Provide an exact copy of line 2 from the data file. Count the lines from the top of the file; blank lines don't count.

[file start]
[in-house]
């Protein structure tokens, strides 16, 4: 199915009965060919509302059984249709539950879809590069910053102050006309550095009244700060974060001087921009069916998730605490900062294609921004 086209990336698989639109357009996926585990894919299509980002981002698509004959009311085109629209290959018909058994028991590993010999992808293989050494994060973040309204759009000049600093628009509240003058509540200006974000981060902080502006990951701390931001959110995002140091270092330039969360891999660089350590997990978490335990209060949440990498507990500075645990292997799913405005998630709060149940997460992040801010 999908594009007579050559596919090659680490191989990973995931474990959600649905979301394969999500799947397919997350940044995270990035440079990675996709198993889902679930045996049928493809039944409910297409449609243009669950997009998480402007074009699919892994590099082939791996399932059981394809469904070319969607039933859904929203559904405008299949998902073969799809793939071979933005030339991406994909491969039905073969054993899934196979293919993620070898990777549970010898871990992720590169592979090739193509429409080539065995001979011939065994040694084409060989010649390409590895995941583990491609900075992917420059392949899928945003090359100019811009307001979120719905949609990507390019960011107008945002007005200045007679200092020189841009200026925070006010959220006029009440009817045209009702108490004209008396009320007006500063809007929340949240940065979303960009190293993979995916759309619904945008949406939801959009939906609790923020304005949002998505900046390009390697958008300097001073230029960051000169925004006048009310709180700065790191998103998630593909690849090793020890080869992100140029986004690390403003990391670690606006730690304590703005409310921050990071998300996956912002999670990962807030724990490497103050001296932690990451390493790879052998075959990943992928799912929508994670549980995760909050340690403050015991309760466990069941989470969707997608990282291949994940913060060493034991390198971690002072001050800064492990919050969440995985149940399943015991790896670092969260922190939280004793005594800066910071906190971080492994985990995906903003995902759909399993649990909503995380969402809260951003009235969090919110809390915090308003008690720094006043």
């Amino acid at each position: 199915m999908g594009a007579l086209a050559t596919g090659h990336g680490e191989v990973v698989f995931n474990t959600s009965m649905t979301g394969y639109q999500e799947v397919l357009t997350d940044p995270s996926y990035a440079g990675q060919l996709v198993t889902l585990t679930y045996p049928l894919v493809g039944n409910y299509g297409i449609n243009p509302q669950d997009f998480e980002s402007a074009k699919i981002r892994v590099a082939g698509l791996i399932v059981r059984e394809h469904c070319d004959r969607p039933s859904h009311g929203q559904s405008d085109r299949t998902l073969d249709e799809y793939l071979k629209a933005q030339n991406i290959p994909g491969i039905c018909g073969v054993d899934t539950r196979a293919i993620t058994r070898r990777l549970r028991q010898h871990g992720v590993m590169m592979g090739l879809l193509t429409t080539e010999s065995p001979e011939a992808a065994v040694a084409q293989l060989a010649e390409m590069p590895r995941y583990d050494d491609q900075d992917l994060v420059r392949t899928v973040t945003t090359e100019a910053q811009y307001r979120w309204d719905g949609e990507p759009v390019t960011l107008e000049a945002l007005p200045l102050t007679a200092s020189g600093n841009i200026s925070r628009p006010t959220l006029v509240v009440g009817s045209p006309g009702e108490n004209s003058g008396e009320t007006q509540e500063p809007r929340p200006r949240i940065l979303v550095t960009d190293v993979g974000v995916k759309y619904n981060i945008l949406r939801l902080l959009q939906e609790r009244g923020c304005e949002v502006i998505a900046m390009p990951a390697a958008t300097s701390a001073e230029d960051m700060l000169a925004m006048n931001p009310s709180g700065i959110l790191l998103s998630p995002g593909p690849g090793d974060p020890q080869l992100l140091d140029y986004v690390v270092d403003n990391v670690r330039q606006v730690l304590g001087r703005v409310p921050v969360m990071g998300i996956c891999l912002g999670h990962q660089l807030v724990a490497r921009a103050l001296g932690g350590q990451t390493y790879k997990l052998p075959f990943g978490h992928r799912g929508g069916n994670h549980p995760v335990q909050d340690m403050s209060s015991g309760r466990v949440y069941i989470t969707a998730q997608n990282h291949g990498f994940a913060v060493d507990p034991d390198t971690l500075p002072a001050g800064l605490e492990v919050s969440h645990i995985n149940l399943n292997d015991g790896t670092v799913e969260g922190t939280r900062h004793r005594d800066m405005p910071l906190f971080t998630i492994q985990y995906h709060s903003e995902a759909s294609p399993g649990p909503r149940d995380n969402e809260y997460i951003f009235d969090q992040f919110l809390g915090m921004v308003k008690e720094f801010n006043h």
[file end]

């Protein structure tokens, strides 16, 4: 199915009965060919509302059984249709539950879809590069910053102050006309550095009244700060974060001087921009069916998730605490900062294609921004 086209990336698989639109357009996926585990894919299509980002981002698509004959009311085109629209290959018909058994028991590993010999992808293989050494994060973040309204759009000049600093628009509240003058509540200006974000981060902080502006990951701390931001959110995002140091270092330039969360891999660089350590997990978490335990209060949440990498507990500075645990292997799913405005998630709060149940997460992040801010 999908594009007579050559596919090659680490191989990973995931474990959600649905979301394969999500799947397919997350940044995270990035440079990675996709198993889902679930045996049928493809039944409910297409449609243009669950997009998480402007074009699919892994590099082939791996399932059981394809469904070319969607039933859904929203559904405008299949998902073969799809793939071979933005030339991406994909491969039905073969054993899934196979293919993620070898990777549970010898871990992720590169592979090739193509429409080539065995001979011939065994040694084409060989010649390409590895995941583990491609900075992917420059392949899928945003090359100019811009307001979120719905949609990507390019960011107008945002007005200045007679200092020189841009200026925070006010959220006029009440009817045209009702108490004209008396009320007006500063809007929340949240940065979303960009190293993979995916759309619904945008949406939801959009939906609790923020304005949002998505900046390009390697958008300097001073230029960051000169925004006048009310709180700065790191998103998630593909690849090793020890080869992100140029986004690390403003990391670690606006730690304590703005409310921050990071998300996956912002999670990962807030724990490497103050001296932690990451390493790879052998075959990943992928799912929508994670549980995760909050340690403050015991309760466990069941989470969707997608990282291949994940913060060493034991390198971690002072001050800064492990919050969440995985149940399943015991790896670092969260922190939280004793005594800066910071906190971080492994985990995906903003995902759909399993649990909503995380969402809260951003009235969090919110809390915090308003008690720094006043």